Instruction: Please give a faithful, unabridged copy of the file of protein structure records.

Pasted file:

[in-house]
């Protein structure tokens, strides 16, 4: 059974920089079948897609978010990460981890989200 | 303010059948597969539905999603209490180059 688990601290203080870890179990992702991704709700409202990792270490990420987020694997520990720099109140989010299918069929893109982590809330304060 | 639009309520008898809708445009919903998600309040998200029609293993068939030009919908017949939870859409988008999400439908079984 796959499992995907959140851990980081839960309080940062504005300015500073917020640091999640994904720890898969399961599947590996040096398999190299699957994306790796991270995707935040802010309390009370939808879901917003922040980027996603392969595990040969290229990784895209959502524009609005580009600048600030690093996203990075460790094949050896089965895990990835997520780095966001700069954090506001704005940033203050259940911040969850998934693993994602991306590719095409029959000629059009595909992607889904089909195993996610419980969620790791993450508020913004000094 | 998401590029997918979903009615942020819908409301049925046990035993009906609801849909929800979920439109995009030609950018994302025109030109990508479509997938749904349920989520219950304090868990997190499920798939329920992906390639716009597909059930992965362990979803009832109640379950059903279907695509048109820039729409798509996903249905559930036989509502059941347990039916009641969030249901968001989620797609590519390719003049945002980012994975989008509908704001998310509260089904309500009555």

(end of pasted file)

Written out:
[in-house]
């Protein structure tokens, strides 16, 4: 059974920089079948897609978010990460981890989200 | 303010059948597969539905999603209490180059 688990601290203080870890179990992702991704709700409202990792270490990420987020694997520990720099109140989010299918069929893109982590809330304060 | 639009309520008898809708445009919903998600309040998200029609293993068939030009919908017949939870859409988008999400439908079984 796959499992995907959140851990980081839960309080940062504005300015500073917020640091999640994904720890898969399961599947590996040096398999190299699957994306790796991270995707935040802010309390009370939808879901917003922040980027996603392969595990040969290229990784895209959502524009609005580009600048600030690093996203990075460790094949050896089965895990990835997520780095966001700069954090506001704005940033203050259940911040969850998934693993994602991306590719095409029959000629059009595909992607889904089909195993996610419980969620790791993450508020913004000094 | 998401590029997918979903009615942020819908409301049925046990035993009906609801849909929800979920439109995009030609950018994302025109030109990508479509997938749904349920989520219950304090868990997190499920798939329920992906390639716009597909059930992965362990979803009832109640379950059903279907695509048109820039729409798509996903249905559930036989509502059941347990039916009641969030249901968001989620797609590519390719003049945002980012994975989008509908704001998310509260089904309500009555």